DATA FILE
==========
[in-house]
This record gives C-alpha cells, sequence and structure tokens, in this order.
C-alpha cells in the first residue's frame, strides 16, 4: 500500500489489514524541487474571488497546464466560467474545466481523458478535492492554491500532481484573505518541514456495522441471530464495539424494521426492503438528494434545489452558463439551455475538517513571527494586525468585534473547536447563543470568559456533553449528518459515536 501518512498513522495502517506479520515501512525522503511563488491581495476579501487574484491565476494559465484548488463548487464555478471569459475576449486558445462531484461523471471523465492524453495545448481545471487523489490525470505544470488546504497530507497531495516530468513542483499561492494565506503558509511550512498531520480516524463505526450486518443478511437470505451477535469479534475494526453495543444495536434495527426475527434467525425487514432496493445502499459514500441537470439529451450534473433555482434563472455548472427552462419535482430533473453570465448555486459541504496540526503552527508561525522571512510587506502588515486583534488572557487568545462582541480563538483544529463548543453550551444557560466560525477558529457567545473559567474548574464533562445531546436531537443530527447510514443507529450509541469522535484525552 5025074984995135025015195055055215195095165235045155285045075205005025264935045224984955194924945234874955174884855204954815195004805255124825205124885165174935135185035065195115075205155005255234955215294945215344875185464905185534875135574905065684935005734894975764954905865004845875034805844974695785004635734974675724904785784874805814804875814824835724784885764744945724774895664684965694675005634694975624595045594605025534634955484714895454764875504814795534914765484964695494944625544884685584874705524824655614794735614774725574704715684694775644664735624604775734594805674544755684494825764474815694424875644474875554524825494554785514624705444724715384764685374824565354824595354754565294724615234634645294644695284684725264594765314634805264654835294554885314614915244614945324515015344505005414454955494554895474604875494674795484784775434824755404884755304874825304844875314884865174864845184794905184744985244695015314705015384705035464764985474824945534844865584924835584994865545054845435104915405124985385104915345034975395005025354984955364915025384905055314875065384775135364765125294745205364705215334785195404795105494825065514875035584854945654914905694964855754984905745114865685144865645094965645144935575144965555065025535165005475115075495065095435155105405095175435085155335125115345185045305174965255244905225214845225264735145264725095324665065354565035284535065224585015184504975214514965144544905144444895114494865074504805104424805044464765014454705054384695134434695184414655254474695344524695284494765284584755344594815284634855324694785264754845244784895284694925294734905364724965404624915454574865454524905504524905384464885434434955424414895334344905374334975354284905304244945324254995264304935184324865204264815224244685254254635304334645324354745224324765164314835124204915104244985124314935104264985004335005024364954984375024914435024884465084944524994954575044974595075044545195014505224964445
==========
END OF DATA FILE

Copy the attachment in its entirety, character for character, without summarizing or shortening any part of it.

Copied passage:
[in-house]
This record gives C-alpha cells, sequence and structure tokens, in this order.
C-alpha cells in the first residue's frame, strides 16, 4: 500500500489489514524541487474571488497546464466560467474545466481523458478535492492554491500532481484573505518541514456495522441471530464495539424494521426492503438528494434545489452558463439551455475538517513571527494586525468585534473547536447563543470568559456533553449528518459515536 501518512498513522495502517506479520515501512525522503511563488491581495476579501487574484491565476494559465484548488463548487464555478471569459475576449486558445462531484461523471471523465492524453495545448481545471487523489490525470505544470488546504497530507497531495516530468513542483499561492494565506503558509511550512498531520480516524463505526450486518443478511437470505451477535469479534475494526453495543444495536434495527426475527434467525425487514432496493445502499459514500441537470439529451450534473433555482434563472455548472427552462419535482430533473453570465448555486459541504496540526503552527508561525522571512510587506502588515486583534488572557487568545462582541480563538483544529463548543453550551444557560466560525477558529457567545473559567474548574464533562445531546436531537443530527447510514443507529450509541469522535484525552 5025074984995135025015195055055215195095165235045155285045075205005025264935045224984955194924945234874955174884855204954815195004805255124825205124885165174935135185035065195115075205155005255234955215294945215344875185464905185534875135574905065684935005734894975764954905865004845875034805844974695785004635734974675724904785784874805814804875814824835724784885764744945724774895664684965694675005634694975624595045594605025534634955484714895454764875504814795534914765484964695494944625544884685584874705524824655614794735614774725574704715684694775644664735624604775734594805674544755684494825764474815694424875644474875554524825494554785514624705444724715384764685374824565354824595354754565294724615234634645294644695284684725264594765314634805264654835294554885314614915244614945324515015344505005414454955494554895474604875494674795484784775434824755404884755304874825304844875314884865174864845184794905184744985244695015314705015384705035464764985474824945534844865584924835584994865545054845435104915405124985385104915345034975395005025354984955364915025384905055314875065384775135364765125294745205364705215334785195404795105494825065514875035584854945654914905694964855754984905745114865685144865645094965645144935575144965555065025535165005475115075495065095435155105405095175435085155335125115345185045305174965255244905225214845225264735145264725095324665065354565035284535065224585015184504975214514965144544905144444895114494865074504805104424805044464765014454705054384695134434695184414655254474695344524695284494765284584755344594815284634855324694785264754845244784895284694925294734905364724965404624915454574865454524905504524905384464885434434955424414895334344905374334975354284905304244945324254995264304935184324865204264815224244685254254635304334645324354745224324765164314835124204915104244985124314935104264985004335005024364954984375024914435024884465084944524994954575044974595075044545195014505224964445